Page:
Sierra Nevada Northern Hemisphere Harvest 2013 Wet Hop Ale

Crofty's Beer Blog

Day 21 and after so many recent domestic ales I figured I better change it up and grab an international one. Every year Sierra Nevada produce a Southern and Northern harvest Ale showcasing the fresh hops of the year.

The beers are “Wet” or “Fresh” hopped forgoing the normal drying process which can drive off volatile oils which provide a greener flavour. Naturally they have to rush the hops to the brewery and this Northern brew features hops rushed from Yakima hop fields to the brewery within 24 hours of being plucked from the bine.

The beer pours a gold to coppery colour, generous head threatening to overflow the IPA glass.

The aroma is fantastic a testament to the quality of SNs production as this beer is coming up to 9 or 10 months old. Pine mixed with some grassy notes, the malt backbone coming though on the nose the…

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Fruit Beer – American: Founders Rübæus

  As the weather is getting warmer, I’m going to start my warm weather beers over the first month and a bit until the typical dreary Engish weather returns. The beer today is a Fruit Beer made by Founders Brewing Company. I chose this beer because it’s a great example of the style and it actually uses fresh raspberries instead of extract or concentrate to flavour the beer. It is also a good way of introducing yourself to Fruit Beers, as they are quite often sour. This one still retains the sweetness of the fruit. Let’s start with Founders Brewing Company‘s description of the beer:

Not another boring summer wheat beer or lemonade shandy—Rübæus is Founders’ way to celebrate the season’s warmest months. Optimizing the flavor of fresh raspberries added at multiple stages during fermentation, this stunning berry red masterpiece is the perfect balance of sweet and tart. No question about it, with a hefty malt bill and 5.7% ABV, this beer is 100% Founders.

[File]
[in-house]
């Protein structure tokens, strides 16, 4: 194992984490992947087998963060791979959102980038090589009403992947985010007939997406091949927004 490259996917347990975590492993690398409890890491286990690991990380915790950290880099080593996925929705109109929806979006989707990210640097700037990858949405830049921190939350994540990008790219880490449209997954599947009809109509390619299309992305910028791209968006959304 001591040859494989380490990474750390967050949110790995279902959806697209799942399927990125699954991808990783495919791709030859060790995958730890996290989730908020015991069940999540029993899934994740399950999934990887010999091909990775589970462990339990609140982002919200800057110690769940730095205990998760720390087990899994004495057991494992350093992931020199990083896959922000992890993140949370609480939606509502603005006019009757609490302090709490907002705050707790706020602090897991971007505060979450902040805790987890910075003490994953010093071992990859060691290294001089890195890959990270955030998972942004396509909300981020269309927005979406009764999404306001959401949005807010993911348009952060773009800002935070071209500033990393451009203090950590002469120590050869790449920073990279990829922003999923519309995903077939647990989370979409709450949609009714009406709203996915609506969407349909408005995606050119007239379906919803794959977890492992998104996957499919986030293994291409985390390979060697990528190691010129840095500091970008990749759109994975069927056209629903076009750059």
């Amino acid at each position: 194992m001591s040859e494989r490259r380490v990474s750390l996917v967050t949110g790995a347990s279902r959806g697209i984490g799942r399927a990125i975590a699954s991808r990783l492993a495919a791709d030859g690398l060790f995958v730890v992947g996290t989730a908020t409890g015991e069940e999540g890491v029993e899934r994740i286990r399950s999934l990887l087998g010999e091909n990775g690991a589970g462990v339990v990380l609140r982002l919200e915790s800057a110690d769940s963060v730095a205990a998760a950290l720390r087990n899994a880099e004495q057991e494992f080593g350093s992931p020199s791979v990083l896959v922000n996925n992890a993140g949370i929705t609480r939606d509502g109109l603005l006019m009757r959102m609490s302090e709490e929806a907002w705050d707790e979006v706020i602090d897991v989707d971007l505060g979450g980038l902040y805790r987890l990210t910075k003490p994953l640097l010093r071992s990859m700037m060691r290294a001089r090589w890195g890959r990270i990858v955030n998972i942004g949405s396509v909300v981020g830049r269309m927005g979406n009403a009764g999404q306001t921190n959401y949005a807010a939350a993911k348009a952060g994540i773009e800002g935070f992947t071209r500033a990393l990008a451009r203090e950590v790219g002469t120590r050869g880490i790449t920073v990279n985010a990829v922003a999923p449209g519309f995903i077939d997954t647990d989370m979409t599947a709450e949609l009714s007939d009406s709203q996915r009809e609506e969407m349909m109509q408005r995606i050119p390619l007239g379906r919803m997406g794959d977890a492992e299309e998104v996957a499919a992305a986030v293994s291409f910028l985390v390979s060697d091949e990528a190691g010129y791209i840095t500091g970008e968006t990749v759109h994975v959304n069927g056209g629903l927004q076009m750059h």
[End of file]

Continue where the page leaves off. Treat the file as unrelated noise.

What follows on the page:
Quite a short and sweet description, but informative none the less! This is definitely a beer to drink in the Garden or when camping on a hot day. It is seriously refreshing and at 5.7% ABV it certainly does the job if you’re on a session too.

The recipe for Rübæus is kept quiet and under wraps. My guess for this beer is Pale Malt, Wheat Malt, Either Crystal or German Magnum hops and, of course the fresh raspberries added at various times during fermentation. This makes the recipe quite expensive, as you need a lot of raspberries to do this and Founders even stopped producing it for 5 years. Luckily, it’s back now and it’s better than ever.

This beer pours with an impressive Deep Ruby colour with a thick, dense Pink head. Yes, that’s right, the head is pink! Once the head settles down it leaves a foam on the sides of the glass, almost covering it entirely. The smell of this beer is almost like it’s a Raspberry Pie, lots of Raspberry Jam, Wheat, Sweet Malt and a little bit of Cranberry and Red Grape. You can definitely tell this is a Fruit beer! When tasting this, it’s much the same, a big sweet raspberry hit to start off with some wheat beer influence finishing off with a slight floral hop bitterness and some tarty sourness. This beer is so smooth and refreshing I can’t even stress, it’s very light, it’s not extremely carbonated but it’s still got a medium carbonation which aids the tart finish. I’d say this is one of those perfect summer beers.

As always, something I would buy again and of course something I would recommend.

You can purchase Founder’s Rübæus in the UK at:

Beers Of Europe

Ales By Mail

As always, a google search is good too!

For any bars, shops etc that are interested, Founders products are distributed by James Clay in the UK and come in Cans and Bottles. Rübæus only comes in Bottles at the time of writing.


EST. CALORIES: 171   ABV: 5.7%

Black Imperial IPA – English: Buxton Imperial Black IPA